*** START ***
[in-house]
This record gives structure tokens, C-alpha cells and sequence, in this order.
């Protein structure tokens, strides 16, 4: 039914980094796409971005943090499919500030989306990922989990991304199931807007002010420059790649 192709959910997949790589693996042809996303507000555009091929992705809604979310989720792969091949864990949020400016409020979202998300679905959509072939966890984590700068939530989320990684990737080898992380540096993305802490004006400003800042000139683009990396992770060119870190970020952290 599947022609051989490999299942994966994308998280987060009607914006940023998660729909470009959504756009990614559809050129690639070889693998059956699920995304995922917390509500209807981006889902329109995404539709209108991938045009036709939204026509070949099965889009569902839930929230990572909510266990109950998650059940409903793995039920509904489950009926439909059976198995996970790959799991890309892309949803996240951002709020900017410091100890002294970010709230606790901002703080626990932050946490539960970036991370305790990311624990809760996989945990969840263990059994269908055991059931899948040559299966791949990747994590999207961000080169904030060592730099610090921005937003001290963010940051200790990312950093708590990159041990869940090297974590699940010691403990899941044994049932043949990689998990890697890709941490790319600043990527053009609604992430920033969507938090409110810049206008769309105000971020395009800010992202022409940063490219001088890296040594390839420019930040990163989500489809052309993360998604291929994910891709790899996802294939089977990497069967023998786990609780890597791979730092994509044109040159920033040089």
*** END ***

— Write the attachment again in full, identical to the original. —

[in-house]
This record gives structure tokens, C-alpha cells and sequence, in this order.
């Protein structure tokens, strides 16, 4: 039914980094796409971005943090499919500030989306990922989990991304199931807007002010420059790649 192709959910997949790589693996042809996303507000555009091929992705809604979310989720792969091949864990949020400016409020979202998300679905959509072939966890984590700068939530989320990684990737080898992380540096993305802490004006400003800042000139683009990396992770060119870190970020952290 599947022609051989490999299942994966994308998280987060009607914006940023998660729909470009959504756009990614559809050129690639070889693998059956699920995304995922917390509500209807981006889902329109995404539709209108991938045009036709939204026509070949099965889009569902839930929230990572909510266990109950998650059940409903793995039920509904489950009926439909059976198995996970790959799991890309892309949803996240951002709020900017410091100890002294970010709230606790901002703080626990932050946490539960970036991370305790990311624990809760996989945990969840263990059994269908055991059931899948040559299966791949990747994590999207961000080169904030060592730099610090921005937003001290963010940051200790990312950093708590990159041990869940090297974590699940010691403990899941044994049932043949990689998990890697890709941490790319600043990527053009609604992430920033969507938090409110810049206008769309105000971020395009800010992202022409940063490219001088890296040594390839420019930040990163989500489809052309993360998604291929994910891709790899996802294939089977990497069967023998786990609780890597791979730092994509044109040159920033040089």